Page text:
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3 things you need to know about your leadership off-site

Companies need to assess and cut things that are not doing good for everyone.



off-site meeting

Ask them, or there may not be many off-sites in your company’s future

Well, it’s almost that time of year again. It’s time for the annual leadership off-site, during which you will likely think, ink and drink too much.

If you are like many, you’ll leave the safe confines of your office to hang your hat in a beige, patterned hotel conference room that is painfully close to the promise of tranquil water, challenging links or virgin mountains.

But all those things will have to wait.

For now, there is work to be done and you know the drill. You’ll spend 80 percent of your time optimizing the business models that got you here; 10 percent of your time being challenged by a consultant in skinny jeans wearing “look-at-my-glasses” glasses; 5 percent of your time engaging in some fun, albeit uncomfortable, activity; 3 percent of your time hoping someone photographs a coworker doing something embarrassingly epic; and 4 percent of your time thinking about the future. (The math error was intentionally included, just to make sure you were paying attention. If you caught it, read on.)

Maybe this year you should try to make the off-site memorable—and worthwhile.

You have no choice if you want your company to survive.

What some of you already know is that this year needs to be different. The days when you could show up and figure out how you could do just a little bit better than what you have always done ended about a decade ago.

The future is simply coming too fast to continue to employ incremental thinking.

So, if you are looking for a more productive off-site, here are three topics that I have helped facilitate—topics that always lead to a more productive year. (And as a bonus, I promise that if you take on any of them, you will have an off-site that you will never, ever forget.)

Topic No. 1: Do we trust each other?

One-on-one mentoring leadership off-site

Leadership off-site: Trust is crucial in any workplace. (Source)

Change is inevitable. One of a leadership team’s primary responsibility is navigating change in an efficient and profitable fashion.

But with change comes fear: fear of things you don’t understand; fear of losing your job; fear of firing a friend; fear of the unknown. And with all of that fear comes drama: a vicious cycle of complaints, persecution and rescuing that, at best, keeps you stuck in a spin cycle while you need to move forward.

Trusting each other is fundamental to breaking this cycle. It allows the victim to become the creator, the persecutor to be seen as a challenger, and the rescuer to become the coach.

Luckily, my friends Patrick Lencioni and David Emerald have written the books The Five Dysfunctions of a Team and The Power of TED that provide road maps for discussing how your team is doing when it comes to trust.

I have facilitated these discussions. In my humble opinion, this topic is critical for any off-site. It is also a topic that the best leadership teams embrace.

Topic No. 2: What should we stop doing?

This year, why not start your meeting by building a list of things you should STOP doing? Doing this will create a clearing for the essential initiatives that your top people must be focused on every day.

One caveat: One of your pet projects might just wind up on the “to-be-killed” list. When it does, don’t get furious; get curious. Maybe your team knows something you don’t about the future.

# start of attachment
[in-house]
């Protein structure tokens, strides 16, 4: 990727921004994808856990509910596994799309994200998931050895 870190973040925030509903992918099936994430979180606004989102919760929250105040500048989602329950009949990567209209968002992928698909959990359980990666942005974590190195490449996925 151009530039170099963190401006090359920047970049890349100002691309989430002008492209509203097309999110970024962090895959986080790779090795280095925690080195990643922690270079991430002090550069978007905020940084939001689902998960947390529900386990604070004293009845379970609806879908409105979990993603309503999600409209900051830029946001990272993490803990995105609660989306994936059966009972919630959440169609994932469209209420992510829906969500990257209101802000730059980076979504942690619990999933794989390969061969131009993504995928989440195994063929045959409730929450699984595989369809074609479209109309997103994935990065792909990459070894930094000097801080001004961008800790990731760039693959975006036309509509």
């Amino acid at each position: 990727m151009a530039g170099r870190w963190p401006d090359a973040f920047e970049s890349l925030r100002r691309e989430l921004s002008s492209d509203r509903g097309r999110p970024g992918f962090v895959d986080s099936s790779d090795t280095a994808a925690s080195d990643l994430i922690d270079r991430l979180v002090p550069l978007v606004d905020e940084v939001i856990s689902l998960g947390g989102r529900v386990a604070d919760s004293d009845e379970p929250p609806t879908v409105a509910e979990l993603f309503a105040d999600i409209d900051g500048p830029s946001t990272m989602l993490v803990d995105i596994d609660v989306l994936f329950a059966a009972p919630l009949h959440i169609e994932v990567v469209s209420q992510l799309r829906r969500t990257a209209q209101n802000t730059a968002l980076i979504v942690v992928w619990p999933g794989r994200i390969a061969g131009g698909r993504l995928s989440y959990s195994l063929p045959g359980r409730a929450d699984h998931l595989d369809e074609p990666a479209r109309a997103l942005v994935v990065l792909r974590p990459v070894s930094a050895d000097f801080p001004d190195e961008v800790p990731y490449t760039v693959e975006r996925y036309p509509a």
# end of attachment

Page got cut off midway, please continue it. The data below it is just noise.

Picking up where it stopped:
Topic No. 3: Do we have a company of inventors or innovators?

This year, instead of talking about big ideas, first try to get your team to focus on big insights. Talk about innovation instead of invention.

Invention is starting with ideas and then looking for someone who needs them. Innovation is starting with insights—large, meaningful market needs that you have a right to solve—and then thinking of ideas to solve them.

Some of the best off-sites I have been involved in have centered on insight building. Our own insight conversations have led us to start four new businesses based on emerging and growing market needs.

These activities, when properly staged, align the CFO and CEO on problems worthy of solving. They literally help set a strategy that appeals to both the visionaries and the folks who like to spend their days getting stuff done.

Here’s the best news of all: These exercises often reveal that you have the ideas the future wants. You just have to get the organization to focus on them.

So, what will you be focusing on at your off-site? Getting to the answers behind any one of these topics will make your team stronger. Master all three and you will rule the future.

DISCLAIMER: This article expresses my own ideas and opinions. Any information I have shared are from sources that I believe to be reliable and accurate. I did not receive any financial compensation in writing this post, nor do I own any shares in any company I’ve mentioned. I encourage any reader to do their own diligent research first before making any investment decisions.


Mike Maddock is an entrepreneur, inventor, writer and keynote speaker. He is the CEO and founding partner of Maddock Douglas, the internationally recognized innovation consulting firm, which has helped more than 25 percent of the Fortune 100 design, brand and launch new products, services, experiences and business models while also empowering an agile culture that can continually innovate. A serial entrepreneur, Maddock has launched six successful businesses and co-chairs the Gathering of Titans Entrepreneurial Conclave at MIT. Maddock is a Forbes contributor and co-author of three books: “Free the Idea focus on what matters most!,” “Brand New: Solving the Innovation Paradox” and “Flirting With the Uninterested — Innovating in a ‘Sold, Not Bought’ Category.”